When Virgil wrote, in his tenth Eclogue, that love conquers all -- omnia vincit amor -- he was not making a statement about the power of love to overcome all obstacles. He was not suggesting that love can or should prevail over anyone or anything that might stand in its way; he was not asserting that love is subject only to its own rules; he was not saying, with the poet Bono, that love is a higher law. He was not saying that love conquers everything. He was saying that love conquers everyone. Love conquers us all -- it defeats all of us, it claims dominion over all of us, it overpowers every single one of us -- and so we really should just consider surrendering. Omni vincit amor et nos cedamus amori, bitches.
We all know this to be true, even as we happily misquote Ovid when we're cheering each other through difficult relationships (if you really love each other, it will work out! LOVE CONQUERS ALL!) or reassuring each other about how love makes everything worthwhile (you'll totally forget the pain of childbirth once you're holding that squawling creature to your breast! LOVE CONQUERS ALL!), because we all know that even if love does conquer a whole great bunch of intangible things, including but not limited to fear of heartbreak and aversion to pushing a live being out of your nether parts, the reason why Cupid is usually depicted as a weapon-bearing toddler is because its raison d'etre is to take you down smiling. It points its bow and arrow at you and demands that you submit and play. And you cannot resist, because it has that bow and arrow and it's sharp, and also, sweet lord, those chubby little legs! Those cheeks! You surrender happily and you ignore the arrow sticking out of your breastbone because there is nothing sweeter than Love and even when it shits its pants and screams for more cookies and that arrow gets wrenched from side to side you still submit willingly.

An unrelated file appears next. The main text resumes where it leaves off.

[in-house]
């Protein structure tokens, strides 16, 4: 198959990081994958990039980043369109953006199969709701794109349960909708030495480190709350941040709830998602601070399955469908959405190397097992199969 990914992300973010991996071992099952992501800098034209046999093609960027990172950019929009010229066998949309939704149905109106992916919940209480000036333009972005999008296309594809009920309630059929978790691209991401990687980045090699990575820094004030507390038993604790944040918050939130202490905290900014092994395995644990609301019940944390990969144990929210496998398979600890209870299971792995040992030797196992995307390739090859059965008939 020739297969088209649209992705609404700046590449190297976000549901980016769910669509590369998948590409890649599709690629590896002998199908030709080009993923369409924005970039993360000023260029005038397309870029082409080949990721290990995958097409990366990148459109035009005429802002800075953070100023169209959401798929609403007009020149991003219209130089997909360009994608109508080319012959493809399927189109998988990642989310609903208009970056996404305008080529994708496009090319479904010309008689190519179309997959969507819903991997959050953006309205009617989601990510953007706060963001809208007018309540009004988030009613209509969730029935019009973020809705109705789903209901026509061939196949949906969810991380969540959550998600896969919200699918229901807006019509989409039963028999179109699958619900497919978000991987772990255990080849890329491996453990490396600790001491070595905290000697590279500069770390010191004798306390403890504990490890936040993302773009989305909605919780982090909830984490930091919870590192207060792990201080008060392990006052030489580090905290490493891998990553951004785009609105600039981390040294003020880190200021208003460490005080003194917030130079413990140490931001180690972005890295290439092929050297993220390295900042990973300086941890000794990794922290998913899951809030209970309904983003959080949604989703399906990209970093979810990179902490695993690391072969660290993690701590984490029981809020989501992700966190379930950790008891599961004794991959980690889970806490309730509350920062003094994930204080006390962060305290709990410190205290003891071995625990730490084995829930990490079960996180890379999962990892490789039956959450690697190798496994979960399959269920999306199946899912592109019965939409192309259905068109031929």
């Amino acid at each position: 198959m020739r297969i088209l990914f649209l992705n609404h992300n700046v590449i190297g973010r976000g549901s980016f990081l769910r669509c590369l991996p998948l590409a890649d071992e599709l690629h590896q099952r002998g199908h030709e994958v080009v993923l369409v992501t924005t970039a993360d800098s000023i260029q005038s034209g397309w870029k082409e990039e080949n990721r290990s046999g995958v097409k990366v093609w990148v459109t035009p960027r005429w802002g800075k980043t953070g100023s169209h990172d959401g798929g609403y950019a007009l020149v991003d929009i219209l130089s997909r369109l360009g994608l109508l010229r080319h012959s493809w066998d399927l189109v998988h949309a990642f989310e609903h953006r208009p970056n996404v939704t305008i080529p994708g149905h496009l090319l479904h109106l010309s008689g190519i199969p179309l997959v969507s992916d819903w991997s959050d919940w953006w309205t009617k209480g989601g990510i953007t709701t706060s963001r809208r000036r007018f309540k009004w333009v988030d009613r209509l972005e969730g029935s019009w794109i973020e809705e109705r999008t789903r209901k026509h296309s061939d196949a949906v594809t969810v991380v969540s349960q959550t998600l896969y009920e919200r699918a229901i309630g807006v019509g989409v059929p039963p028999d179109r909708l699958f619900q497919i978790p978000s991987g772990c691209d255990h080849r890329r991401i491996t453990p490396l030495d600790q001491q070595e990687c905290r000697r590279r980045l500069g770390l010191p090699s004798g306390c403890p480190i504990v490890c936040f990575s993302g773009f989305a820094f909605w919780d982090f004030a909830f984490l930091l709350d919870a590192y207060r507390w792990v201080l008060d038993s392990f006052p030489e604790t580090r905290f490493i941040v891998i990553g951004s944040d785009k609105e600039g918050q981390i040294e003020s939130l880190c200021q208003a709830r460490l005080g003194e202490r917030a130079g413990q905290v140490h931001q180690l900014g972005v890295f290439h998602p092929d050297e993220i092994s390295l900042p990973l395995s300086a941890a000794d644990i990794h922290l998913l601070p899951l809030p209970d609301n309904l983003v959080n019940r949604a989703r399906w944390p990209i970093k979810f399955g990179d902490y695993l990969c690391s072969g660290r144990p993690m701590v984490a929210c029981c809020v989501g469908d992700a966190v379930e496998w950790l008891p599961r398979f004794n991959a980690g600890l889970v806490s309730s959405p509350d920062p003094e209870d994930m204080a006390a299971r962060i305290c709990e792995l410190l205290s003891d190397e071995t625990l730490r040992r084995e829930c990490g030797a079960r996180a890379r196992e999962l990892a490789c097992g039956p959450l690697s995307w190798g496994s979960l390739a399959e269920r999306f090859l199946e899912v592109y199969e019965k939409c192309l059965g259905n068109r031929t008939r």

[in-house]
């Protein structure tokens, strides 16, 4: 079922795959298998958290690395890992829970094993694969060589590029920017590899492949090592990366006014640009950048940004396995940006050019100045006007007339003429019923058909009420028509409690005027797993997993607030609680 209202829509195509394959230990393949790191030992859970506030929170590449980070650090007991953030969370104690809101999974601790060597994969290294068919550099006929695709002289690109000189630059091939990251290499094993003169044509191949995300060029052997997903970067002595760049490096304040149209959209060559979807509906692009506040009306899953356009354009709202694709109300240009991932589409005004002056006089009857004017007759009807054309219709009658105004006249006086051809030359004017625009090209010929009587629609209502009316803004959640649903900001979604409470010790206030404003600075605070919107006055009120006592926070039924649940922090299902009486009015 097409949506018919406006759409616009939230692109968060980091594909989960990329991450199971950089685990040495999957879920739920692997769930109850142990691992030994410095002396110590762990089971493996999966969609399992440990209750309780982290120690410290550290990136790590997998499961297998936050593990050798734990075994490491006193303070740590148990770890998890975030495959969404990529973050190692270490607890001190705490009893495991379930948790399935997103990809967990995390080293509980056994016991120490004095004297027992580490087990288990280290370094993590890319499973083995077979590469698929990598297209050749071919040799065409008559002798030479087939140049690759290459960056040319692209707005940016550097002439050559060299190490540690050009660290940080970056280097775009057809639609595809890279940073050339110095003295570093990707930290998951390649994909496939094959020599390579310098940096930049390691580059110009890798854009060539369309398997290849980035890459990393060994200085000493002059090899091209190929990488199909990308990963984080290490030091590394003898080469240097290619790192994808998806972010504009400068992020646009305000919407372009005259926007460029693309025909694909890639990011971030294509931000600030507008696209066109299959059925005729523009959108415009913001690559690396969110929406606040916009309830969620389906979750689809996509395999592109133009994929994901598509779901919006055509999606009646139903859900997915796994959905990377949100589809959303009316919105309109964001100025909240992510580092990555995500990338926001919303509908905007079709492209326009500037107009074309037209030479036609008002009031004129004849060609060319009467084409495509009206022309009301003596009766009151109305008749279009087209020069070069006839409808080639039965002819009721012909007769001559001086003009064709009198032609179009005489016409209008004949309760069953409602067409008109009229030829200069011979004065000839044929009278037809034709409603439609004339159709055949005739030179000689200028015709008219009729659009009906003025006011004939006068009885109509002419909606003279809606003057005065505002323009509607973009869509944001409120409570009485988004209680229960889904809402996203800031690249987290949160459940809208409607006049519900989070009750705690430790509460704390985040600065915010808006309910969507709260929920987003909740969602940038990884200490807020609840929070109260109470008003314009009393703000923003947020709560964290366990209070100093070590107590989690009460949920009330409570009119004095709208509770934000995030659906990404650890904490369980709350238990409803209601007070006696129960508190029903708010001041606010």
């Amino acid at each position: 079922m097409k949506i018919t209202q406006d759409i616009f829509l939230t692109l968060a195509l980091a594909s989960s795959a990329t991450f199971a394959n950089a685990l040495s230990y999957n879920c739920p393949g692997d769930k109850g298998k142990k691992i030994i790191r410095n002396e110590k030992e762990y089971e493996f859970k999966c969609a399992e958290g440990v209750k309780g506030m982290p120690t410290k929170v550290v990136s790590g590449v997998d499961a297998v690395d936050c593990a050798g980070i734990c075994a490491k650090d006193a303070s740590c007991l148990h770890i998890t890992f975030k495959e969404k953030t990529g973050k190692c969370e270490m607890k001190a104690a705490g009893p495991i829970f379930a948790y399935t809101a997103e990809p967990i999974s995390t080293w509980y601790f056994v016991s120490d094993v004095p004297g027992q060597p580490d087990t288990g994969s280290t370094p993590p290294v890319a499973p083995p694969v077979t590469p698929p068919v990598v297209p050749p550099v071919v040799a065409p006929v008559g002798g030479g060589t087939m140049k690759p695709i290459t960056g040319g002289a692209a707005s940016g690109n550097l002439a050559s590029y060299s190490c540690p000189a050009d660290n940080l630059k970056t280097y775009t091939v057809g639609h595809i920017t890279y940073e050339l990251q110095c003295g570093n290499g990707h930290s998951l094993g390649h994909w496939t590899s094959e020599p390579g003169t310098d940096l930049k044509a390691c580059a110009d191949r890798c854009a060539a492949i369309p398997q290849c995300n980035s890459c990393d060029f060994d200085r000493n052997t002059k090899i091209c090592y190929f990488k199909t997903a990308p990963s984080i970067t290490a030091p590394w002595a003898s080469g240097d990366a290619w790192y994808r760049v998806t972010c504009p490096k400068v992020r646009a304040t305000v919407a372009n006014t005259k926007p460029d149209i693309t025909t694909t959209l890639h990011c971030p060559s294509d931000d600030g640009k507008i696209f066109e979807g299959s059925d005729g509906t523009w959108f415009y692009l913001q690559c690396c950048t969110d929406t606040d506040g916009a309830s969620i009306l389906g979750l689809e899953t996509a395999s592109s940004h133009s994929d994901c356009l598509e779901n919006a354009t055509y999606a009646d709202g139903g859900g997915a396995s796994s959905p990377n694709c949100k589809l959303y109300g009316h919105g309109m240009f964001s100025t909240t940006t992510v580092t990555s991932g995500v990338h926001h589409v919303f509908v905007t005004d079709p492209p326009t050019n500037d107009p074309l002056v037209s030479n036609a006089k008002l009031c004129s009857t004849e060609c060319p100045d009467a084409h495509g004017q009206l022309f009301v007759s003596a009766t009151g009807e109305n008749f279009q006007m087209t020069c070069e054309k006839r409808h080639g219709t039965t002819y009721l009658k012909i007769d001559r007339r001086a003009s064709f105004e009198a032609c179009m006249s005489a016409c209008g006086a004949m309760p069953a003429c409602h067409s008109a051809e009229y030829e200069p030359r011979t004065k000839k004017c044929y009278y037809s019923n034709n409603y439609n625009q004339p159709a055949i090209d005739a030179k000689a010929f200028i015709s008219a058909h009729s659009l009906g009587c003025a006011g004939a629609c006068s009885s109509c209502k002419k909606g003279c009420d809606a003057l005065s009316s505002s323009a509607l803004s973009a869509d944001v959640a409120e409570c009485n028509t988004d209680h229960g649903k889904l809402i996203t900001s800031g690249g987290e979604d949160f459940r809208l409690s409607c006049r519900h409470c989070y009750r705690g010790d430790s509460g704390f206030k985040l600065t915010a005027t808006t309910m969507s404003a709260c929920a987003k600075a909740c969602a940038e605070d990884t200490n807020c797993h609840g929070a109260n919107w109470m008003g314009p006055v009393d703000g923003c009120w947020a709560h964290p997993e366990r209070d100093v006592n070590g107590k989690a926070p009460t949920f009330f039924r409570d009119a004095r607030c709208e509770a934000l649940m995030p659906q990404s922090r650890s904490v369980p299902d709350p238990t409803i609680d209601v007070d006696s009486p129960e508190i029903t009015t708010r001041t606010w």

Because even when love is messy and chaotic and complicated (and isn't love only ever this, even in its gentlest incarnations?), it still embodies the most exquisite sweetness and most irresistible beauty, and because of this, really, there isn't any better representation of this than the creatures who at once torment us and inspire our fiercest devotion, the small beings to whom we surrender in love, to whom we gladly surrender in love: our children, our hearts. Nos cedamus amori.
All of which is just to say this: We should endeavor to love each other -- our spouses and friends and family and lovers and neighbors -- the way that we love our children, in the spirit of patience and play and sufferance and joy. To submit to love, as wholly as we can, stinging arrows and shitty pants and all.
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